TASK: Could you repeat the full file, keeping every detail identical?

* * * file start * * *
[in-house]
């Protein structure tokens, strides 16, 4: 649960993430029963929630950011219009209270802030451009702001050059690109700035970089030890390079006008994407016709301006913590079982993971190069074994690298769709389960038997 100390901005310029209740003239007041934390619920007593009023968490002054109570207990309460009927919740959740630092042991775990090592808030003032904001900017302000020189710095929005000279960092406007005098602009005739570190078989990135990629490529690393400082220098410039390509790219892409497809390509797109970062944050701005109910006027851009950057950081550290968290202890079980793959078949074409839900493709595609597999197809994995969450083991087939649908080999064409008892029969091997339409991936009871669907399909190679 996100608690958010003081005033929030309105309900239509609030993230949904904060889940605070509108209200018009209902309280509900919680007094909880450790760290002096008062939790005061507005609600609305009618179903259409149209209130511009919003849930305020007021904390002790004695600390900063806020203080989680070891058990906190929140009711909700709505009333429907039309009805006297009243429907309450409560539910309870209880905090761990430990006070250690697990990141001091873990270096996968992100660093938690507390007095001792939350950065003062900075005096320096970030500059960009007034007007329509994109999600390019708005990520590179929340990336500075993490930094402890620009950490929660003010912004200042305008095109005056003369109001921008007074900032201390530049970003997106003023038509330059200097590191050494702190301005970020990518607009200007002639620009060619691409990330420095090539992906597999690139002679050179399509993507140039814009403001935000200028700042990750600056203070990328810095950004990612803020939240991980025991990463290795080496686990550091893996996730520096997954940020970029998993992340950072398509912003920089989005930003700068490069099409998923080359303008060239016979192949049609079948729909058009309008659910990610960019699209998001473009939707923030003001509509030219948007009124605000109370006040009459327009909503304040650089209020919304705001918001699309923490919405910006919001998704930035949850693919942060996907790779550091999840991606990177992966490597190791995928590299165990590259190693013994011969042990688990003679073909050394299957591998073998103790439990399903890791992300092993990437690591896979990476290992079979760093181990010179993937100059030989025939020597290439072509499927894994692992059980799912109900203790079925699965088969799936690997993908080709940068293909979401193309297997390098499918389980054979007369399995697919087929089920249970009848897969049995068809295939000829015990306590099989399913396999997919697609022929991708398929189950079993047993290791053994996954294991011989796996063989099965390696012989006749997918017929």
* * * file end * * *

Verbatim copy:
[in-house]
């Protein structure tokens, strides 16, 4: 649960993430029963929630950011219009209270802030451009702001050059690109700035970089030890390079006008994407016709301006913590079982993971190069074994690298769709389960038997 100390901005310029209740003239007041934390619920007593009023968490002054109570207990309460009927919740959740630092042991775990090592808030003032904001900017302000020189710095929005000279960092406007005098602009005739570190078989990135990629490529690393400082220098410039390509790219892409497809390509797109970062944050701005109910006027851009950057950081550290968290202890079980793959078949074409839900493709595609597999197809994995969450083991087939649908080999064409008892029969091997339409991936009871669907399909190679 996100608690958010003081005033929030309105309900239509609030993230949904904060889940605070509108209200018009209902309280509900919680007094909880450790760290002096008062939790005061507005609600609305009618179903259409149209209130511009919003849930305020007021904390002790004695600390900063806020203080989680070891058990906190929140009711909700709505009333429907039309009805006297009243429907309450409560539910309870209880905090761990430990006070250690697990990141001091873990270096996968992100660093938690507390007095001792939350950065003062900075005096320096970030500059960009007034007007329509994109999600390019708005990520590179929340990336500075993490930094402890620009950490929660003010912004200042305008095109005056003369109001921008007074900032201390530049970003997106003023038509330059200097590191050494702190301005970020990518607009200007002639620009060619691409990330420095090539992906597999690139002679050179399509993507140039814009403001935000200028700042990750600056203070990328810095950004990612803020939240991980025991990463290795080496686990550091893996996730520096997954940020970029998993992340950072398509912003920089989005930003700068490069099409998923080359303008060239016979192949049609079948729909058009309008659910990610960019699209998001473009939707923030003001509509030219948007009124605000109370006040009459327009909503304040650089209020919304705001918001699309923490919405910006919001998704930035949850693919942060996907790779550091999840991606990177992966490597190791995928590299165990590259190693013994011969042990688990003679073909050394299957591998073998103790439990399903890791992300092993990437690591896979990476290992079979760093181990010179993937100059030989025939020597290439072509499927894994692992059980799912109900203790079925699965088969799936690997993908080709940068293909979401193309297997390098499918389980054979007369399995697919087929089920249970009848897969049995068809295939000829015990306590099989399913396999997919697609022929991708398929189950079993047993290791053994996954294991011989796996063989099965390696012989006749997918017929």